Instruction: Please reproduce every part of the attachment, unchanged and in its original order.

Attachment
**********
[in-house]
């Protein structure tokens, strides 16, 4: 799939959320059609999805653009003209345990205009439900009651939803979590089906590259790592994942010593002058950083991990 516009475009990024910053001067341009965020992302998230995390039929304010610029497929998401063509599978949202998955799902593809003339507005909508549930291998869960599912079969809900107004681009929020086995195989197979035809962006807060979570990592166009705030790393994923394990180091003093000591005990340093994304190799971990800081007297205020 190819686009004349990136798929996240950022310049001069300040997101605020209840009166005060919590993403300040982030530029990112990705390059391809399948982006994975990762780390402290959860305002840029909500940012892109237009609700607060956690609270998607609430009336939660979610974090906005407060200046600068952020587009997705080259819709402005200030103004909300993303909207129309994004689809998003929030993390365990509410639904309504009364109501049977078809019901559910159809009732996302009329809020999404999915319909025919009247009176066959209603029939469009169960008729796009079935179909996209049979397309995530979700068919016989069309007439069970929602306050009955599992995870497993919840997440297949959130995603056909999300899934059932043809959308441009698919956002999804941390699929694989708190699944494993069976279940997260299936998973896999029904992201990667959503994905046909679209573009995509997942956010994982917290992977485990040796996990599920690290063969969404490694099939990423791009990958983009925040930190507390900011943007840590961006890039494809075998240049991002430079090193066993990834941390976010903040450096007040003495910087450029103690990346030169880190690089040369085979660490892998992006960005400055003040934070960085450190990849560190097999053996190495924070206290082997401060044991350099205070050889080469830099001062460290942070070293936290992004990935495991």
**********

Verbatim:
[in-house]
């Protein structure tokens, strides 16, 4: 799939959320059609999805653009003209345990205009439900009651939803979590089906590259790592994942010593002058950083991990 516009475009990024910053001067341009965020992302998230995390039929304010610029497929998401063509599978949202998955799902593809003339507005909508549930291998869960599912079969809900107004681009929020086995195989197979035809962006807060979570990592166009705030790393994923394990180091003093000591005990340093994304190799971990800081007297205020 190819686009004349990136798929996240950022310049001069300040997101605020209840009166005060919590993403300040982030530029990112990705390059391809399948982006994975990762780390402290959860305002840029909500940012892109237009609700607060956690609270998607609430009336939660979610974090906005407060200046600068952020587009997705080259819709402005200030103004909300993303909207129309994004689809998003929030993390365990509410639904309504009364109501049977078809019901559910159809009732996302009329809020999404999915319909025919009247009176066959209603029939469009169960008729796009079935179909996209049979397309995530979700068919016989069309007439069970929602306050009955599992995870497993919840997440297949959130995603056909999300899934059932043809959308441009698919956002999804941390699929694989708190699944494993069976279940997260299936998973896999029904992201990667959503994905046909679209573009995509997942956010994982917290992977485990040796996990599920690290063969969404490694099939990423791009990958983009925040930190507390900011943007840590961006890039494809075998240049991002430079090193066993990834941390976010903040450096007040003495910087450029103690990346030169880190690089040369085979660490892998992006960005400055003040934070960085450190990849560190097999053996190495924070206290082997401060044991350099205070050889080469830099001062460290942070070293936290992004990935495991």